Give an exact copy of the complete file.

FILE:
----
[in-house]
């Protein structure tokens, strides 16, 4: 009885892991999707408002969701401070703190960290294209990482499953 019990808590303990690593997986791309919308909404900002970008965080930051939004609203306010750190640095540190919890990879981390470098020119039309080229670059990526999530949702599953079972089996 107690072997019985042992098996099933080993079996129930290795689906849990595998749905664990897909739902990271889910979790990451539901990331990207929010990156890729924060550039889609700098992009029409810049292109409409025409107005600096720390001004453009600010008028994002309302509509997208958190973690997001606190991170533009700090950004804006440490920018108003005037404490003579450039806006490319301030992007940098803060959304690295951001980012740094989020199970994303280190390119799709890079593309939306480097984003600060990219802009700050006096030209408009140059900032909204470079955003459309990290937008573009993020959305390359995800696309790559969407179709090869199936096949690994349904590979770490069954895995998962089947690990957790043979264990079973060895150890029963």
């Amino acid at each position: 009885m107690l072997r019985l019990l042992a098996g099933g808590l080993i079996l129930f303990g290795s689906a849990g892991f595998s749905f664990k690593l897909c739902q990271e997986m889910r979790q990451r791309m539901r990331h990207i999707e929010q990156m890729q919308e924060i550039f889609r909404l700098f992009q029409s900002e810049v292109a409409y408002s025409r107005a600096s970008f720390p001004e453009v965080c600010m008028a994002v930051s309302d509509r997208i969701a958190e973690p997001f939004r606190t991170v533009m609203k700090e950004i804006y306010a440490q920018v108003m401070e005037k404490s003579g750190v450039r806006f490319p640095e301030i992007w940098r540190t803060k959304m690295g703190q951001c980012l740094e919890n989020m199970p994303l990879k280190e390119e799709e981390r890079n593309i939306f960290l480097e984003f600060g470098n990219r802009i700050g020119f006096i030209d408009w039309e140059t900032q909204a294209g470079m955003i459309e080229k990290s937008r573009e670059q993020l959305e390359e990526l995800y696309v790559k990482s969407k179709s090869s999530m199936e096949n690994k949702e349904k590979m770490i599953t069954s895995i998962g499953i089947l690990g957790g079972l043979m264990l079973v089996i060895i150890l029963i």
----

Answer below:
[in-house]
């Protein structure tokens, strides 16, 4: 009885892991999707408002969701401070703190960290294209990482499953 019990808590303990690593997986791309919308909404900002970008965080930051939004609203306010750190640095540190919890990879981390470098020119039309080229670059990526999530949702599953079972089996 107690072997019985042992098996099933080993079996129930290795689906849990595998749905664990897909739902990271889910979790990451539901990331990207929010990156890729924060550039889609700098992009029409810049292109409409025409107005600096720390001004453009600010008028994002309302509509997208958190973690997001606190991170533009700090950004804006440490920018108003005037404490003579450039806006490319301030992007940098803060959304690295951001980012740094989020199970994303280190390119799709890079593309939306480097984003600060990219802009700050006096030209408009140059900032909204470079955003459309990290937008573009993020959305390359995800696309790559969407179709090869199936096949690994349904590979770490069954895995998962089947690990957790043979264990079973060895150890029963």
């Amino acid at each position: 009885m107690l072997r019985l019990l042992a098996g099933g808590l080993i079996l129930f303990g290795s689906a849990g892991f595998s749905f664990k690593l897909c739902q990271e997986m889910r979790q990451r791309m539901r990331h990207i999707e929010q990156m890729q919308e924060i550039f889609r909404l700098f992009q029409s900002e810049v292109a409409y408002s025409r107005a600096s970008f720390p001004e453009v965080c600010m008028a994002v930051s309302d509509r997208i969701a958190e973690p997001f939004r606190t991170v533009m609203k700090e950004i804006y306010a440490q920018v108003m401070e005037k404490s003579g750190v450039r806006f490319p640095e301030i992007w940098r540190t803060k959304m690295g703190q951001c980012l740094e919890n989020m199970p994303l990879k280190e390119e799709e981390r890079n593309i939306f960290l480097e984003f600060g470098n990219r802009i700050g020119f006096i030209d408009w039309e140059t900032q909204a294209g470079m955003i459309e080229k990290s937008r573009e670059q993020l959305e390359e990526l995800y696309v790559k990482s969407k179709s090869s999530m199936e096949n690994k949702e349904k590979m770490i599953t069954s895995i998962g499953i089947l690990g957790g079972l043979m264990l079973v089996i060895i150890l029963i």